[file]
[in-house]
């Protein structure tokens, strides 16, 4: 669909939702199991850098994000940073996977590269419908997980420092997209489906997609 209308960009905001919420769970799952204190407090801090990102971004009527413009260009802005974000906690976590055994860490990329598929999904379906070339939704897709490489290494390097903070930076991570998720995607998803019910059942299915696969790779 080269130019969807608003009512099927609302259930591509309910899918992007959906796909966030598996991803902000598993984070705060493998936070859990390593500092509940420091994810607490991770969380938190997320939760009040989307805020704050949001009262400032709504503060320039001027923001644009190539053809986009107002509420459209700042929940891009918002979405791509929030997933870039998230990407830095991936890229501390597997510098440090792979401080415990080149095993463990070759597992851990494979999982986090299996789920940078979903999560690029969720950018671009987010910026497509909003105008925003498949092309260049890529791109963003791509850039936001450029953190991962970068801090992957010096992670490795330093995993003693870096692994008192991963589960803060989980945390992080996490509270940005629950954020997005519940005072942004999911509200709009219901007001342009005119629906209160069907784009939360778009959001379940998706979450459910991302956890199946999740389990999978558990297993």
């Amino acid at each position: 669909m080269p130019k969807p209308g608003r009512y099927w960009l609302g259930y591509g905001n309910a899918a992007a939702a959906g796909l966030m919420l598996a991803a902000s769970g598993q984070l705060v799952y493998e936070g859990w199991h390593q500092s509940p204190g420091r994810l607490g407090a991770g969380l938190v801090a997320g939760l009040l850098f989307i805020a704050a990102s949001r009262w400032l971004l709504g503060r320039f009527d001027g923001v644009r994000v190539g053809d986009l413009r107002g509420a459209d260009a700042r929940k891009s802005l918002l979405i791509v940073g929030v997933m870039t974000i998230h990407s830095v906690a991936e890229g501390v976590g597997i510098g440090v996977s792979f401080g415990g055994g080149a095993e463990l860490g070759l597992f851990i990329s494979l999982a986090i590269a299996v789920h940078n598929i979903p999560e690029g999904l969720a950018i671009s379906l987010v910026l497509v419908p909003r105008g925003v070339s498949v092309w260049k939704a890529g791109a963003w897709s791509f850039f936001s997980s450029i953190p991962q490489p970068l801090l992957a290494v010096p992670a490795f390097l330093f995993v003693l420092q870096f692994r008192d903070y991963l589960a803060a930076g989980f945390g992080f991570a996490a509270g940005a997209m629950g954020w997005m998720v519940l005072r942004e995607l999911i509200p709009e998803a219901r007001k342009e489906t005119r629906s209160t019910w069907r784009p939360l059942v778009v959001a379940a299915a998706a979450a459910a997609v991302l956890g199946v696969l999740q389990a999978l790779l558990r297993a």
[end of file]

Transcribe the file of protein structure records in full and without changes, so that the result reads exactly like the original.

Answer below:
[in-house]
């Protein structure tokens, strides 16, 4: 669909939702199991850098994000940073996977590269419908997980420092997209489906997609 209308960009905001919420769970799952204190407090801090990102971004009527413009260009802005974000906690976590055994860490990329598929999904379906070339939704897709490489290494390097903070930076991570998720995607998803019910059942299915696969790779 080269130019969807608003009512099927609302259930591509309910899918992007959906796909966030598996991803902000598993984070705060493998936070859990390593500092509940420091994810607490991770969380938190997320939760009040989307805020704050949001009262400032709504503060320039001027923001644009190539053809986009107002509420459209700042929940891009918002979405791509929030997933870039998230990407830095991936890229501390597997510098440090792979401080415990080149095993463990070759597992851990494979999982986090299996789920940078979903999560690029969720950018671009987010910026497509909003105008925003498949092309260049890529791109963003791509850039936001450029953190991962970068801090992957010096992670490795330093995993003693870096692994008192991963589960803060989980945390992080996490509270940005629950954020997005519940005072942004999911509200709009219901007001342009005119629906209160069907784009939360778009959001379940998706979450459910991302956890199946999740389990999978558990297993």
């Amino acid at each position: 669909m080269p130019k969807p209308g608003r009512y099927w960009l609302g259930y591509g905001n309910a899918a992007a939702a959906g796909l966030m919420l598996a991803a902000s769970g598993q984070l705060v799952y493998e936070g859990w199991h390593q500092s509940p204190g420091r994810l607490g407090a991770g969380l938190v801090a997320g939760l009040l850098f989307i805020a704050a990102s949001r009262w400032l971004l709504g503060r320039f009527d001027g923001v644009r994000v190539g053809d986009l413009r107002g509420a459209d260009a700042r929940k891009s802005l918002l979405i791509v940073g929030v997933m870039t974000i998230h990407s830095v906690a991936e890229g501390v976590g597997i510098g440090v996977s792979f401080g415990g055994g080149a095993e463990l860490g070759l597992f851990i990329s494979l999982a986090i590269a299996v789920h940078n598929i979903p999560e690029g999904l969720a950018i671009s379906l987010v910026l497509v419908p909003r105008g925003v070339s498949v092309w260049k939704a890529g791109a963003w897709s791509f850039f936001s997980s450029i953190p991962q490489p970068l801090l992957a290494v010096p992670a490795f390097l330093f995993v003693l420092q870096f692994r008192d903070y991963l589960a803060a930076g989980f945390g992080f991570a996490a509270g940005a997209m629950g954020w997005m998720v519940l005072r942004e995607l999911i509200p709009e998803a219901r007001k342009e489906t005119r629906s209160t019910w069907r784009p939360l059942v778009v959001a379940a299915a998706a979450a459910a997609v991302l956890g199946v696969l999740q389990a999978l790779l558990r297993a």